We are a partner of science and experts in transferring innovative technologies into the market. That is the common thread of all our projects. A patent is a popular means of protecting an idea. Some great ideas, however, do not meet the patenting criteria. That does not mean that an idea is worthless. Software and Algorithms, for example, are not patentable but are virtually the embodiment of innovation today. There are other ways to protect and to market ideas. We do not let you down if you do not get a patent. If we are convinced of the innovative power of your idea, we make sure that it blazes its trail into the market.

Patents are expensive. Why shouldn’t I simply keep my idea secret?

It is true that patents, especially those with broad claims, are costly. For a national application at the German Patent Office you spend around EUR 5,000 until issue. An application at the European Patent Office easily costs twice as much. It is therefore not only legitimate to ask the question whether that pays off. The question must be raised. We try to answer it by applying a rational cost-benefit analysis. But to our clients we always point out the risks they run when not seeking a patent:

  • There is the risk that another party makes the same invention independently and applies for a patent itself.
  • For innovative companies, intellectual property is its backbone. Patents protect this backbone. They prevent competitors from simply copying an idea without ever having invested in its development. A patent ensures a temporary competitive advantage that allows to amortize investments and earn a profit.
  • For research organizations, inventions are daily business. They are the “products” that scientists “produce”. Patents stand for success in research. Research organizations without patents are like companies with no output. Internal and external rankings use the number and quality of patents as an indicator for scientific achievements. The reputation of the organization often depends on the ranking. It is also not uncommon to link the ranking to salaries and research funds.
  • Today, employees – whether in companies or research organizations – often change their employer. And take their knowledge with them. Patenting an invention made inhouse ensures that rights remain where ideas have originated.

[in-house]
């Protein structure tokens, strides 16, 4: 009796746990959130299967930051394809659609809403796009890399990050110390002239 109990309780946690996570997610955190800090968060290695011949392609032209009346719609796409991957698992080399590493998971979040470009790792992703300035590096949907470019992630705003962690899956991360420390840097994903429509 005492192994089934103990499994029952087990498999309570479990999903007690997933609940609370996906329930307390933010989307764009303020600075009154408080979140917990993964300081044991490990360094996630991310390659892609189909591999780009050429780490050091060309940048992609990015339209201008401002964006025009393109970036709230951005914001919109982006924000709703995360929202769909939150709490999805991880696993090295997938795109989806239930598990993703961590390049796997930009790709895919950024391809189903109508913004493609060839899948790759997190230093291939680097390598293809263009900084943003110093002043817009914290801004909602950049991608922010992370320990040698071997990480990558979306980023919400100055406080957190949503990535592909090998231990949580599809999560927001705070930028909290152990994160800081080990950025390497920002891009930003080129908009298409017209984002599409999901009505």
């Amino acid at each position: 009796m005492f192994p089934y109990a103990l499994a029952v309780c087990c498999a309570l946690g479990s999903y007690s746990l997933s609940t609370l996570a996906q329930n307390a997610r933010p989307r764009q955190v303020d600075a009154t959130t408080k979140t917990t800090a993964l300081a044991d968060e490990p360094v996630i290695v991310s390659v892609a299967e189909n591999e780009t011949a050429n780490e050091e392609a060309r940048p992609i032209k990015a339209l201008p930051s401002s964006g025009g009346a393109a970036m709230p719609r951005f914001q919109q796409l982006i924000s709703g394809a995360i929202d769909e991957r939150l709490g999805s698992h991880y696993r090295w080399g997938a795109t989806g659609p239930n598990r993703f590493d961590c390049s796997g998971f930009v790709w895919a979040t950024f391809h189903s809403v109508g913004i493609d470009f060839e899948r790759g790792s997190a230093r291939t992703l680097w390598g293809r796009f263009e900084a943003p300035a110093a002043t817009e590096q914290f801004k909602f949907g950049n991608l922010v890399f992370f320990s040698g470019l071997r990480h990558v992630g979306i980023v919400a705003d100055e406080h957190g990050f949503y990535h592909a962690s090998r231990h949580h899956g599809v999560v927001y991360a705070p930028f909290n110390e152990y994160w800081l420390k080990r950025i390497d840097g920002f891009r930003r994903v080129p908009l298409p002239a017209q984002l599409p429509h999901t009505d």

• With the patent application an inventor publishes his findings. This is tantamount to publishing in a renowned journal in academia. Having your name on a patent is prestigious and can be a unique feature on the labor market. In some jurisdictions, inventors also profit financially.
  • Patents are no longer only seen as shields to safeguard your technology. They are more and more considered to be tradable assets that contribute significantly to company value.
What distinguishes the Patentverwerter from technology transfer offices (TTO)?

TTOs in Germany and other countries have usually been set up on the initiative of single universities, colleges, research institutes, public banks or federal states. They exclusively support those inventions that have originated from their own organization or geographical territory. Or they specialize in a certain industry. We, the Patentverwerter, are independent. Independent of public funding. Independent of single research organizations. Independent of political interests. Independent of geographical borders and branches. We support inventors from no matter which research organization. This independence is an advantage. Because we get an insight into different research cultures. That is how we are able to identify best practice and to draw on different concepts. And that is why we provide objective consulting.